The Coronas’ thirteen-year journey has definitely been unique. With a handful of multi-platinum selling albums and a huge home fan-base, they were just about to embark on a six-month world tour when a certain unfortunately-named virus tried to spoil the party. Thankfully, the band are back with a new single, new album, rescheduled dates, and a point to prove.
‘Light Me Up’ is the new single from the forthcoming album True Love Waits co-written with True Tides frontman Cian McSweeney. The song is a celebration of enduring love, through the good times and bad. It flips from atmospheric to anthemic and builds to a boisterous, gospel finish featuring Cian on backing vocals. Lead singer Danny explains, “‘Light Me Up’ is about being grateful to have someone in your life who believes in you when you’re struggling with self-doubt. I suppose post-lockdown it’s become even more topical – how lucky we are to have loved ones to lean on when the world seems to be turning upside down!”
‘Light Me Up’ precedes the band’s highly anticipated album True Love Waits which is out on 31st July. True Love Waits marks the start of what is now more than a new chapter in the career of one of Ireland’s biggest, best-loved bands, it’s more like a whole new book.
A quartet for thirteen years, last summer The Coronas became a trio when guitarist Dave McPhillips unexpectedly left. Briefly they questioned whether to continue but instead of being defeated, the band grew to see it as an opportunity. ‘When we accepted that we weren’t going to be the same band without him, it was easier to let the songs lead us in ways we wouldn’t have thought of before,’ Danny explains.
‘Rather than replace Dave, we actually contemplated ditching guitars entirely. But instead we opened ourselves up to working with loads of our talented friends, mainly because the songs warranted it, and we had an amazing young producer George Murphy who knew exactly the kind of album we wanted to make.’
‘For the first time we used real brass, there are extra guest backing vocalists, guest guitar players and our first featured duet. From early on, the guys encouraged me to use my voice differently, pushing me to try something that I wouldn’t have done previously.’
Two songs had already been recorded in Los Angeles last February, with Hozier and PJ Harvey producer Rob Kirwan, when Danny, bassist Graham Knox, and drummer Conor Egan pressed reset. But the album only really began to take shape once a raft of new songs arrived. Key to the process was Danny’s coterie of new co-writers.
‘I co-wrote a little on the last two albums and loved it,’ says Danny. ‘This time I was up for anything. I took snippets of ideas to several musician mates, mostly around Dublin and Kerry, to see what we came up with and that’s how we hit on some of the new sounds and different song structures. When you’re five albums in, it can be difficult to write differently on your own – you instinctively return to the same patterns. With fresh input, you’re forced down new paths, and it’s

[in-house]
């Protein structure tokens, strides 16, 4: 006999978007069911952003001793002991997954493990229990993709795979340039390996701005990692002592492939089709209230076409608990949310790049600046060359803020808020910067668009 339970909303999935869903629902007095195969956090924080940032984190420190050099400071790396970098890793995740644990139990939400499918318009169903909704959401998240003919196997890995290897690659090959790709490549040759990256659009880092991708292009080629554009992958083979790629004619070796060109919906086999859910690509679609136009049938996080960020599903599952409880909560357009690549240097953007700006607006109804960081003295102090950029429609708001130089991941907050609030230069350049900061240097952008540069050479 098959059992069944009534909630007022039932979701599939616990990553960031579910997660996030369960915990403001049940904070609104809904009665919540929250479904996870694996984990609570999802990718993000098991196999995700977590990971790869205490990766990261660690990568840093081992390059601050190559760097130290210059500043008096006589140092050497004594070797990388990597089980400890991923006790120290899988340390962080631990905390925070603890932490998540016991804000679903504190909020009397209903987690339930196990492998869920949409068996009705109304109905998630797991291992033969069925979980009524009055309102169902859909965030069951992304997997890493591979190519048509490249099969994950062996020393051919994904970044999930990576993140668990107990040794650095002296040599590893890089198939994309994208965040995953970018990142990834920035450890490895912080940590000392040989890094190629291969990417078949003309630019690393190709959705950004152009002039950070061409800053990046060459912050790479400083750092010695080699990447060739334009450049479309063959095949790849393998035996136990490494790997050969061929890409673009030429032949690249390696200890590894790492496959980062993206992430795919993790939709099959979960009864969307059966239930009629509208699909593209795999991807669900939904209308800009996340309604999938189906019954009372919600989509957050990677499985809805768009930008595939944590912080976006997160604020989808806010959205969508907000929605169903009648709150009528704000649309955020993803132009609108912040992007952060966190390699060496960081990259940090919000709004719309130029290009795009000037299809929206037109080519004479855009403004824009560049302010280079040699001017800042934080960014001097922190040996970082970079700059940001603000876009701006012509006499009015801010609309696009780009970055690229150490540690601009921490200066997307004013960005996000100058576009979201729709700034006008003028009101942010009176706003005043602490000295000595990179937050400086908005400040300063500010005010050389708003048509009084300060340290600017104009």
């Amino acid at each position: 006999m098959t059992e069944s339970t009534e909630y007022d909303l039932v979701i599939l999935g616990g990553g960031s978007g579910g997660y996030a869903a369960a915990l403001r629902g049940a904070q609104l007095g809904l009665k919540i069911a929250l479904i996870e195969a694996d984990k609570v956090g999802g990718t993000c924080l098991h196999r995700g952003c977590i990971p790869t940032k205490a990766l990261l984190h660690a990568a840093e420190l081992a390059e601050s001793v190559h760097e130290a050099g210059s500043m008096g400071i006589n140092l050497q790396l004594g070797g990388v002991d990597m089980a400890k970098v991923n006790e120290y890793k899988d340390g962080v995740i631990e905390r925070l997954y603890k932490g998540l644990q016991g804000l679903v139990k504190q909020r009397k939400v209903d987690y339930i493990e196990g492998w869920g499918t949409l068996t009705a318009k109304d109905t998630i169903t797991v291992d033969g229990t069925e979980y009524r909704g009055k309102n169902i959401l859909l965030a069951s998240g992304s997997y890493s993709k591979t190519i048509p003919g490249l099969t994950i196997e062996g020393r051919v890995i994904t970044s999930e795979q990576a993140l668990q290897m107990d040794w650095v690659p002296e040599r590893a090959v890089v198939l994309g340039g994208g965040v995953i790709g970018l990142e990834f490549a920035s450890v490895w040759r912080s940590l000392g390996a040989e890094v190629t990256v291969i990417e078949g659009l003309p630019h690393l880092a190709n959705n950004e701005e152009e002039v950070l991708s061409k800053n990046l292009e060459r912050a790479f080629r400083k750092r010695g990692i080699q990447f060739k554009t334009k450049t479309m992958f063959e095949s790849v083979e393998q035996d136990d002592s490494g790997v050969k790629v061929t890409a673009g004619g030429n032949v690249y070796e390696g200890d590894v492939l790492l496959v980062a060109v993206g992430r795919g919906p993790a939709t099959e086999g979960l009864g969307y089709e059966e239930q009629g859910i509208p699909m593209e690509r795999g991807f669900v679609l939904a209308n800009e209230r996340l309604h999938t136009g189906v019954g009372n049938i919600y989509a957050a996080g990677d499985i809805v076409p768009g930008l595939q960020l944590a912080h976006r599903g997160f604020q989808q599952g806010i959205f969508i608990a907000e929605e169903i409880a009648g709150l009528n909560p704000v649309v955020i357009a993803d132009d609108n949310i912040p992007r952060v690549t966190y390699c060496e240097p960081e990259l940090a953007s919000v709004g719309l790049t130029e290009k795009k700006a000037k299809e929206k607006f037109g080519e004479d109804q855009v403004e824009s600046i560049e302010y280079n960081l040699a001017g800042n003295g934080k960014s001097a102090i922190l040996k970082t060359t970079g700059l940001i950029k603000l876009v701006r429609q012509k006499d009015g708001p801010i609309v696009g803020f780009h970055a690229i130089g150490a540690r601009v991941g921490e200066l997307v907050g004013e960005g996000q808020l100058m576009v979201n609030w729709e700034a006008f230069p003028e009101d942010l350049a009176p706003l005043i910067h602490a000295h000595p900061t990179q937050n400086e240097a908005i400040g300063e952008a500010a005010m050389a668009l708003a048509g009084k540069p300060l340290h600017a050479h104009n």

also great sharing that excitement in a room when you both know that there’s something special in the idea you’ve just created together.’
The title track ‘True Love Waits’ was also written with Cian MacSweeney, frontman of Cork-formed, Dublin-based trio True Tides, one of The Coronas’ favourite bands and their recent support act. Acoustic guitar and bright synths blend to create an atmosphere of dreamy optimism, while the lyrics – ‘fuck that, take a chance’ – could as easily apply to The Coronas’ new outlook as a new relationship. Much of the song is the band’s original demo, recorded DIY in Dublin, before being completed in London with producer George Murphy.
‘We’ve never kept so much of our demos before,’ says Danny, ‘but what’s great about George is he can see the magic in a moment. There’s a spontaneity to that song which we’d have lost by re-recording it. George engineered our last two albums, so he knows us very well. He’d hone in on the vibe of what we brought him. A lot of the songs had odd arrangements and he understood straight away what we were trying to do.’
The unorthodox arrangements helped push The Coronas out of their comfort zone. The release last year of hypnotic first single ‘Find The Water’ was a shock to some, but its success told the band they were on the right path. Beginning with just piano and vocals, then breaking into an intense chant, ‘Find The Water’ soars skywards on trumpets and percussion and has Danny singing so high by the end that he’s all but unrecognisable.
Previous single ‘Cold’ may rival it for surprises. Opening on its stark, prayer-like chorus, it’s a majestic spine-chiller that shapeshifts on piano, percussion and synths. Written by Danny as a pick-me-up late one night alone in Dingle, it’s about decision-making and self-doubt.”How do you know you’ve made the right choice, about anything,” says Danny. “In the midst of so much change, you can question every decision, but what’s the point? It’s our ‘don’t get down’ song. Have confidence and move on.“
Lyrically, ‘True Love Waits’ addresses everything from a new love in Danny’s life, to looking back at past achievements with pride, to dealing with Dave’s departure.
‘Haunted’, one of two songs written with producer Cormac Butler, is a toast to a partnership – with the phrase “haunted” being Dingle-speak for “lucky”. ‘Lost In The Thick Of It’ is one of the album’s highlights, a gorgeous duet with Gabrielle Aplin, written in Brighton with Gabrielle and her partner Alfie Hudson-Taylor. On the celebratory ‘Brave’, The Coronas work in a waltz. The euphoric ‘Heat of The Moment’ they describe as their Richard Curtis love song. By the end of ‘I Think We Jinxed It’, the guitars and synths soar just much as Danny’s vocals.
“We never thought we’d make six albums, or be as excited about music as we are now. It’s great that we’re not trying to compete with anyone else. We’d rather just outdo ourselves.”